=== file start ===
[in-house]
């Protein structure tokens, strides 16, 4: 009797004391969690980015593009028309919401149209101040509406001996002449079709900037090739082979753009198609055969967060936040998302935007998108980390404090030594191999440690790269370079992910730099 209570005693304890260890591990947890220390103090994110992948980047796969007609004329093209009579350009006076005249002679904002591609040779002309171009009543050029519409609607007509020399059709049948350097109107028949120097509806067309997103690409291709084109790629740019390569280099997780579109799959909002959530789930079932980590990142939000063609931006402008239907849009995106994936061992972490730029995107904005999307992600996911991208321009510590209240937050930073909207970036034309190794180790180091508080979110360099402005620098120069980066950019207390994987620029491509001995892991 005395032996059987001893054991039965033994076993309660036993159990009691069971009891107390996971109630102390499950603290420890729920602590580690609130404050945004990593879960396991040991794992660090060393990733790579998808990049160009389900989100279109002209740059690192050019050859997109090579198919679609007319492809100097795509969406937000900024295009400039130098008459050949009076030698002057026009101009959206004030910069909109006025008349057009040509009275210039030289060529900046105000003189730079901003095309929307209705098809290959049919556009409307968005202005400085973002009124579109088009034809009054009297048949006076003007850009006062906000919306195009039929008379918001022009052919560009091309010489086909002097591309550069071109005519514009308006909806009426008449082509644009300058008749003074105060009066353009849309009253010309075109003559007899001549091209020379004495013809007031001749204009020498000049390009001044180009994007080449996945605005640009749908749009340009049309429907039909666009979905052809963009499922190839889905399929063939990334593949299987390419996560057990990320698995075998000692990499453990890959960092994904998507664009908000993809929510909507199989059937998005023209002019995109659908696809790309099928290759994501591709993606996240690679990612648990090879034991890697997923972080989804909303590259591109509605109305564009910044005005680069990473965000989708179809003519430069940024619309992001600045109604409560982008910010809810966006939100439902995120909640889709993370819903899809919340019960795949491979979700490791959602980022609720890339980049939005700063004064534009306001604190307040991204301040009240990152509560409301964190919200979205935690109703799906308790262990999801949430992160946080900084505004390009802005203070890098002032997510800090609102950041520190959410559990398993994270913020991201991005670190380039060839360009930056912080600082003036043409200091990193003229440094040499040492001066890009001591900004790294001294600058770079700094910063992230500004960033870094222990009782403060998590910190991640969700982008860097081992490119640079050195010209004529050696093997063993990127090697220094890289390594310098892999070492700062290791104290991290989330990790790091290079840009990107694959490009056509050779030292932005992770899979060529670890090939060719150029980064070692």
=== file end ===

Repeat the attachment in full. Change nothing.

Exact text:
[in-house]
């Protein structure tokens, strides 16, 4: 009797004391969690980015593009028309919401149209101040509406001996002449079709900037090739082979753009198609055969967060936040998302935007998108980390404090030594191999440690790269370079992910730099 209570005693304890260890591990947890220390103090994110992948980047796969007609004329093209009579350009006076005249002679904002591609040779002309171009009543050029519409609607007509020399059709049948350097109107028949120097509806067309997103690409291709084109790629740019390569280099997780579109799959909002959530789930079932980590990142939000063609931006402008239907849009995106994936061992972490730029995107904005999307992600996911991208321009510590209240937050930073909207970036034309190794180790180091508080979110360099402005620098120069980066950019207390994987620029491509001995892991 005395032996059987001893054991039965033994076993309660036993159990009691069971009891107390996971109630102390499950603290420890729920602590580690609130404050945004990593879960396991040991794992660090060393990733790579998808990049160009389900989100279109002209740059690192050019050859997109090579198919679609007319492809100097795509969406937000900024295009400039130098008459050949009076030698002057026009101009959206004030910069909109006025008349057009040509009275210039030289060529900046105000003189730079901003095309929307209705098809290959049919556009409307968005202005400085973002009124579109088009034809009054009297048949006076003007850009006062906000919306195009039929008379918001022009052919560009091309010489086909002097591309550069071109005519514009308006909806009426008449082509644009300058008749003074105060009066353009849309009253010309075109003559007899001549091209020379004495013809007031001749204009020498000049390009001044180009994007080449996945605005640009749908749009340009049309429907039909666009979905052809963009499922190839889905399929063939990334593949299987390419996560057990990320698995075998000692990499453990890959960092994904998507664009908000993809929510909507199989059937998005023209002019995109659908696809790309099928290759994501591709993606996240690679990612648990090879034991890697997923972080989804909303590259591109509605109305564009910044005005680069990473965000989708179809003519430069940024619309992001600045109604409560982008910010809810966006939100439902995120909640889709993370819903899809919340019960795949491979979700490791959602980022609720890339980049939005700063004064534009306001604190307040991204301040009240990152509560409301964190919200979205935690109703799906308790262990999801949430992160946080900084505004390009802005203070890098002032997510800090609102950041520190959410559990398993994270913020991201991005670190380039060839360009930056912080600082003036043409200091990193003229440094040499040492001066890009001591900004790294001294600058770079700094910063992230500004960033870094222990009782403060998590910190991640969700982008860097081992490119640079050195010209004529050696093997063993990127090697220094890289390594310098892999070492700062290791104290991290989330990790790091290079840009990107694959490009056509050779030292932005992770899979060529670890090939060719150029980064070692």